In the meantime, Robert F. Worth and Graham Bowley at the New York Times report that the Indian police today said all of the Mumbai terror attackers came by ship from the Pakistani port of Karachi. Candace Rondeaux at the Washington Post writes that Pakistani Foreign Minister Shah Mahmood Qureshi in a television broadcast offered to set up a joint inquiry into the attacks. New Delhi has demanded that Islamabad hand over 20 individuals suspected to be linked to terrorist acts in India since 1993. The two countries do not have an extradition treaty.
5. David Osler at Lloyd's List reports that ship owners are mulling over switching from flags of convenience to flags of nations with meaningful naval power assets in the wake of the ongoing Somali piracy situation. Sadly, I do not have a link to an open source for this article. However, the summary is all you really need to know. The cost of private security might well prove more expensive than that of taxes, in the final analysis. Quelle surprise!
6. Liz McCarthy at Lloyd's List reports that the indices for Capesize and Panamax rates have reached the lowest level ever recorded. The Baltic Dry Index, widely considered a general barometer of shipping activity, has fallen to 684 points.
"'It’s difficult to see how much lower it can go. This is desperate stuff,' said a Baltic Exchange freight market representative. ... If the rates continue to plummet the index may approach its lowest recorded level of 554, in early August 1986."7. Thomas Fuller and Seth Mydans at the New York Times reported yesterday that the Thai Constitutional Court banned the Prime Minister and several top government officials from politics for five years and ordered the largest political party in Parliament dissolved. The party--the People Power Party--has announced they will form a new party, to be known as Pua Thai, and will call for the election of a new Prime Minister on December 8.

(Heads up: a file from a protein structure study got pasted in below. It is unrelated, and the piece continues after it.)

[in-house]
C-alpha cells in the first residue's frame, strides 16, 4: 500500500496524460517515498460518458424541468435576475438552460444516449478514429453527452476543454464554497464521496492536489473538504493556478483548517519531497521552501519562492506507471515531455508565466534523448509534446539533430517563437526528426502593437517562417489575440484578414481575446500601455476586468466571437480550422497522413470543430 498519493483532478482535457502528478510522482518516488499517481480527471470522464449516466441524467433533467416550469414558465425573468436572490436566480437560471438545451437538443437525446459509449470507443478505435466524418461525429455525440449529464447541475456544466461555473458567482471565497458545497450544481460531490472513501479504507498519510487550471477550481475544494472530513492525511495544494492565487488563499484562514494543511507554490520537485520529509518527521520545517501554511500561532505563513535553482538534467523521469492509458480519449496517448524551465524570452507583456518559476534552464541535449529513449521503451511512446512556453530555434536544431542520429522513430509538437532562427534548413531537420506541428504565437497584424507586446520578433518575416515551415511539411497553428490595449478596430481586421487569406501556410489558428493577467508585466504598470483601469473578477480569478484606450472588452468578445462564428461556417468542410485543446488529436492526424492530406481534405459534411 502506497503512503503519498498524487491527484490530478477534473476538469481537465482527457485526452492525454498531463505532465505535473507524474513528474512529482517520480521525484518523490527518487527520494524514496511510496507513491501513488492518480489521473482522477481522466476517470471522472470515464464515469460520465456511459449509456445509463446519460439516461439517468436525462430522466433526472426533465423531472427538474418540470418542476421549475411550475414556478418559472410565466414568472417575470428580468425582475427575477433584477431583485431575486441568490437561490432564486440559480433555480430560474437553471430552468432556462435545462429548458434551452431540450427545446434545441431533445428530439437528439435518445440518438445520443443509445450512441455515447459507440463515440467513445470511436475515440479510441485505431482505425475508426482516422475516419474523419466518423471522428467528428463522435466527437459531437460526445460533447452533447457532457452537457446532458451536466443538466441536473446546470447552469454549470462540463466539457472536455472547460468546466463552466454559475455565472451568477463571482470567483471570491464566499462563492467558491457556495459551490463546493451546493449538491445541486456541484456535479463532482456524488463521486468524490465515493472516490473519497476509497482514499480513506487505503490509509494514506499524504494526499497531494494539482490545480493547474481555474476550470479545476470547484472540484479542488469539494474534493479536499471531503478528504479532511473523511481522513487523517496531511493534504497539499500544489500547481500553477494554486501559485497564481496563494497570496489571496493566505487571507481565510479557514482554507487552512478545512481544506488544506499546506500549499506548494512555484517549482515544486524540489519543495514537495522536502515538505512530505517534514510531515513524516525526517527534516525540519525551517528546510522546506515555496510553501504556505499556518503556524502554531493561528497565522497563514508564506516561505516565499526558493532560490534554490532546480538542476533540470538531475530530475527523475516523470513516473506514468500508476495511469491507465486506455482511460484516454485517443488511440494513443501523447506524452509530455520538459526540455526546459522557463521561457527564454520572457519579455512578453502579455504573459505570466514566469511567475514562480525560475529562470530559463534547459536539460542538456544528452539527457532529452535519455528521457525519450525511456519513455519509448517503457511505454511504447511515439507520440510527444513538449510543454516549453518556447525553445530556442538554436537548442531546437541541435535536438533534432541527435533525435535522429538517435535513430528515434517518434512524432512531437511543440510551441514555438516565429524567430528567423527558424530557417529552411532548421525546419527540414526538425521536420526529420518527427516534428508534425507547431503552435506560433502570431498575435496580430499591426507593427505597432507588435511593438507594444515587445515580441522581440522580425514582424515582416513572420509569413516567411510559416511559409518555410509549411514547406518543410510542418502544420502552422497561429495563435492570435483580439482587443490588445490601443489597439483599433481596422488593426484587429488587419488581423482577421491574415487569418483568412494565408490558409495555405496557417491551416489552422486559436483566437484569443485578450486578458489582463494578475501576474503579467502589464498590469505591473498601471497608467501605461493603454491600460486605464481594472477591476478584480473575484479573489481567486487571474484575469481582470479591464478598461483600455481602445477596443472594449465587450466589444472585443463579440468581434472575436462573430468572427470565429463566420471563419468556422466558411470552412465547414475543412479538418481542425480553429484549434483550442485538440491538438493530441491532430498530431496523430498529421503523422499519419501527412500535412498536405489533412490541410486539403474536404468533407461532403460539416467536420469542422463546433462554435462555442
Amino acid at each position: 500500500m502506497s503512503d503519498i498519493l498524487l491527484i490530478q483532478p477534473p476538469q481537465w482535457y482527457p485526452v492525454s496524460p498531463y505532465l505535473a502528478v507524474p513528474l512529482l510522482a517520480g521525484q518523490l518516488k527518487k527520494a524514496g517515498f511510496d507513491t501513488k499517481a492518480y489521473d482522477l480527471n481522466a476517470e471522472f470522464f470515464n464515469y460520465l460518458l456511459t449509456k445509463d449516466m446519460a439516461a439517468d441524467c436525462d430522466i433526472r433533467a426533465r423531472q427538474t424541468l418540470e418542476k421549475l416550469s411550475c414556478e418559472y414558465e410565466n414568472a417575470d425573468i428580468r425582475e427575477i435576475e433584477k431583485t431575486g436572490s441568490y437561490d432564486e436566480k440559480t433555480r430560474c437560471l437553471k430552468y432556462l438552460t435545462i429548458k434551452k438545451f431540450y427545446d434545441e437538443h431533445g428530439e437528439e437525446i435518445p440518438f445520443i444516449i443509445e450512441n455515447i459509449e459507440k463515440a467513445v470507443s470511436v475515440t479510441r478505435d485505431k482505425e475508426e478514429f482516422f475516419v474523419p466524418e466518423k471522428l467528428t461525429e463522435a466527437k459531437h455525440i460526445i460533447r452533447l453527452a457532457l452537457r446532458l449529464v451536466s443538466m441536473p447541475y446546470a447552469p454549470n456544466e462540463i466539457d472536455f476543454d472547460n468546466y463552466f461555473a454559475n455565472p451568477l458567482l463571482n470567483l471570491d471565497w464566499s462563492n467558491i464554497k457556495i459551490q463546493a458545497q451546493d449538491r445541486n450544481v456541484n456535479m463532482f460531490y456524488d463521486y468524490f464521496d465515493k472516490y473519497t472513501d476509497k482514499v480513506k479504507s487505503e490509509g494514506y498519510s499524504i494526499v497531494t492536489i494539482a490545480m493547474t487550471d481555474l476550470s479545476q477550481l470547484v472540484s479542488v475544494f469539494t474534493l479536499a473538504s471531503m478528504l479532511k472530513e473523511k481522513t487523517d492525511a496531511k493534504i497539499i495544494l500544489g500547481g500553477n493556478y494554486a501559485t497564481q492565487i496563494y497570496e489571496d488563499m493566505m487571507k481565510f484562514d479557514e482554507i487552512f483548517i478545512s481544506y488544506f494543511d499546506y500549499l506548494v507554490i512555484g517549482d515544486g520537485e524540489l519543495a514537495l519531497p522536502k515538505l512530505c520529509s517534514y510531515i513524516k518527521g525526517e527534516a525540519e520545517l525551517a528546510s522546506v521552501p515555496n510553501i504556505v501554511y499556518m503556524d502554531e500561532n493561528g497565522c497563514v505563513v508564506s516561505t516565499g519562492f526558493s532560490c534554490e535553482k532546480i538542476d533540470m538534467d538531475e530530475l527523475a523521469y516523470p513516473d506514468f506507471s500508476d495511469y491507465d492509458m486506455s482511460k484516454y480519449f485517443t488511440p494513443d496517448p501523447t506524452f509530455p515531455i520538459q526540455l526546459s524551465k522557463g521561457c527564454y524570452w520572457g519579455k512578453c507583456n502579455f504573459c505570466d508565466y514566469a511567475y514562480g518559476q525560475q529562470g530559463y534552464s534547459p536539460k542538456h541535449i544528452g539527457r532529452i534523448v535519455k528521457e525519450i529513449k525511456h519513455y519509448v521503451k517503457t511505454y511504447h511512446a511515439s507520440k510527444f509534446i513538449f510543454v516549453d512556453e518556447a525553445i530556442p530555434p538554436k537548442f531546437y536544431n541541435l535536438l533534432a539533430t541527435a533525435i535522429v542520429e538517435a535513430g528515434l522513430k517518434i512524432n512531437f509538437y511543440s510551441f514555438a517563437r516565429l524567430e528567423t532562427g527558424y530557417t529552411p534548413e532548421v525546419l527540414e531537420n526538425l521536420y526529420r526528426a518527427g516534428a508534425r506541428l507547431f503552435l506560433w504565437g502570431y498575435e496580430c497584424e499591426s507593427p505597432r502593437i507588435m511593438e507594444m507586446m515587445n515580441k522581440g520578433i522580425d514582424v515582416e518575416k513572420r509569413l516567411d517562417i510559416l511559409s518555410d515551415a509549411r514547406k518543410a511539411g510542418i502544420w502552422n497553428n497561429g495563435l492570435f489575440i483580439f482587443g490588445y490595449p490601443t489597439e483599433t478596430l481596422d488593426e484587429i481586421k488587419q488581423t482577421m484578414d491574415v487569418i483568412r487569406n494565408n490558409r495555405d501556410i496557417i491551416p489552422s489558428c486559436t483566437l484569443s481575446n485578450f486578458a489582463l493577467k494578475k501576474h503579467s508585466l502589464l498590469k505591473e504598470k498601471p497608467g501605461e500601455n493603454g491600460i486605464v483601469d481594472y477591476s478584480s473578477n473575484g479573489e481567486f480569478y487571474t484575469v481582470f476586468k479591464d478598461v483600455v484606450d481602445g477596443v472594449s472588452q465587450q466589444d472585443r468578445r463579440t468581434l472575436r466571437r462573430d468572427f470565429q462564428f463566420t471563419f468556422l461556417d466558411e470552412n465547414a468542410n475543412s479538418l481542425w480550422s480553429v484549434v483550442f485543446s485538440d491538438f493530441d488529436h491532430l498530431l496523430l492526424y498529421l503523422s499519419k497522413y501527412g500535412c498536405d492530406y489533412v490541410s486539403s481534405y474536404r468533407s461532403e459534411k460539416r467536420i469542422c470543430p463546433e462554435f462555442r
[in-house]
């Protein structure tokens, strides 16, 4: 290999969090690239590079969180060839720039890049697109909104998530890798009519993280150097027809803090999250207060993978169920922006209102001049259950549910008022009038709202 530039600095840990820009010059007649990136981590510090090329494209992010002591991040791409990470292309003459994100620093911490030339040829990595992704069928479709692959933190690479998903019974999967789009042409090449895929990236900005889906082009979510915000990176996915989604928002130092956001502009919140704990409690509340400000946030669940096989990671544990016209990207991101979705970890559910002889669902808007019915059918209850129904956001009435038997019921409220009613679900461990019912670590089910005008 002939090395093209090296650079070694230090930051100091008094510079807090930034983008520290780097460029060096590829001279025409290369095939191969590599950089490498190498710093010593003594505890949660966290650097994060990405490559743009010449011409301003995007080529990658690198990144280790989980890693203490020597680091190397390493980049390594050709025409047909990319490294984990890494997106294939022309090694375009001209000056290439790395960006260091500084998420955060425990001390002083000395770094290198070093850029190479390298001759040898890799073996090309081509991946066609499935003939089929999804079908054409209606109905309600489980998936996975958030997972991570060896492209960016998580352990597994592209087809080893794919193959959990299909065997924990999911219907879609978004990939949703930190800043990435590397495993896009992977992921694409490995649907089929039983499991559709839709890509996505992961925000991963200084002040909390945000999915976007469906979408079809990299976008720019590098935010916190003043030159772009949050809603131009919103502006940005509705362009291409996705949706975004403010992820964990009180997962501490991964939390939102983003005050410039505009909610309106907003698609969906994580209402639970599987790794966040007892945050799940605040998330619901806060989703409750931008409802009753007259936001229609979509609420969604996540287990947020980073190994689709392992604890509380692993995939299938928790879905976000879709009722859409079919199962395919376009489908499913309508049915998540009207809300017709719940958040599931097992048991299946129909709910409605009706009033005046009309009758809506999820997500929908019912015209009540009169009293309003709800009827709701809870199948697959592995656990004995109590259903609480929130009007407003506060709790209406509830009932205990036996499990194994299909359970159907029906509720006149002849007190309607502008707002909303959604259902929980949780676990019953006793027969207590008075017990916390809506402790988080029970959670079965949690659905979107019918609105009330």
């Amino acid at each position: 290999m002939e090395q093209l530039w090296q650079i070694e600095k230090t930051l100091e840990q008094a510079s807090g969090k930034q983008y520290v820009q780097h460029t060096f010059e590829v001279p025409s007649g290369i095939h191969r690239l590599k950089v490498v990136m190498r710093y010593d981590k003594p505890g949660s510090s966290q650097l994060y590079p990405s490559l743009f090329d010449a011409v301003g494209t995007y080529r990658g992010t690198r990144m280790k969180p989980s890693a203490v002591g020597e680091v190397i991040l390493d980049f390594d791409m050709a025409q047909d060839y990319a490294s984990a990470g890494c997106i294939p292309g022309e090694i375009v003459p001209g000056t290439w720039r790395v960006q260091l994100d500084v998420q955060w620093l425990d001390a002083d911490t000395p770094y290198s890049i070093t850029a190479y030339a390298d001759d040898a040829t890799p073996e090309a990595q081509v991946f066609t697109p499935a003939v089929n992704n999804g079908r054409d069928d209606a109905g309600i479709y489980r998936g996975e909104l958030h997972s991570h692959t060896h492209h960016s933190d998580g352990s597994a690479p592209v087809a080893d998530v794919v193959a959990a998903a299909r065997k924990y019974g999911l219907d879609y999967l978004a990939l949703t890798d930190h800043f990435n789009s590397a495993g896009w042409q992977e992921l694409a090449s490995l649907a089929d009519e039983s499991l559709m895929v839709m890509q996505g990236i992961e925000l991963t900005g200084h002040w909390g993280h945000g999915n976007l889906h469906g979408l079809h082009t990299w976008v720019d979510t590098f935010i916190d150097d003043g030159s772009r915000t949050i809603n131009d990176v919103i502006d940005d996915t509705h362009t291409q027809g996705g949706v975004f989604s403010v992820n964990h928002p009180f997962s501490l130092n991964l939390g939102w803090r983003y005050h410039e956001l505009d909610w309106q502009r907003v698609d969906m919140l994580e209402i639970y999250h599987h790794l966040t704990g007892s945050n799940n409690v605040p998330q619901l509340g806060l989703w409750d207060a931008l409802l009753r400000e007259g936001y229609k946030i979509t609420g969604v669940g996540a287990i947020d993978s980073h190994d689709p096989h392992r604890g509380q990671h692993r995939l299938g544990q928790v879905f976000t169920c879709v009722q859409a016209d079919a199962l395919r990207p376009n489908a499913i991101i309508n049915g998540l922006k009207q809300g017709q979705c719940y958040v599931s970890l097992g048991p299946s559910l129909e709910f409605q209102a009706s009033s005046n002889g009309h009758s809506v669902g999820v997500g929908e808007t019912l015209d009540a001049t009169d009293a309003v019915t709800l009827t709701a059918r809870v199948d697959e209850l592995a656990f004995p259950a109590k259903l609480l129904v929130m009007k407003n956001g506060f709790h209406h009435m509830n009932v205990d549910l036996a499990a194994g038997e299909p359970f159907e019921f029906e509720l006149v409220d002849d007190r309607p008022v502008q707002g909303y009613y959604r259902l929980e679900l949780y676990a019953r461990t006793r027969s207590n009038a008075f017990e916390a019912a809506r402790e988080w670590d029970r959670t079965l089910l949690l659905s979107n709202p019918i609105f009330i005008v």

8. Blaine Harden at the Washington Post reports that North Korea has made good on its threat to sharply limit South Korea's access to the joint industrial complex in the border city of Kaesong. On November 24 Pyongyang shut down the rail line between the two countries and said it would begin expelling South Koreans from the industrial complex beginning December 1. (Daily Sources 11/24 #10) Harden writes that for the most part North Korea is upset about two developments. A) The government of President Lee Myung-bak, who was inaugurated in February, has reversed the "sunshine policy" of the last 10 years which tended to give considerable aid without many strings attached. B) Apparently, Kim Jong Il was offended by the clinical descriptions of his alleged illness in recent months. Koh Yu-hwan, a professor of political science at Dongguk University in Seoul, told Harden, "Discussions of the health and private life of Kim bring into doubt the survival of his regime -- and of the survival of everyone in his inner circle."
Harden has another article today on another source of the dispute--anti-Kim Jong Il propoganda leaflets being sent into North Korea via balloons by private South Korean activists. The activists clashed with proponents of detente today, nearly sparking a riot. Both are very interesting reads, although some language is duplicated.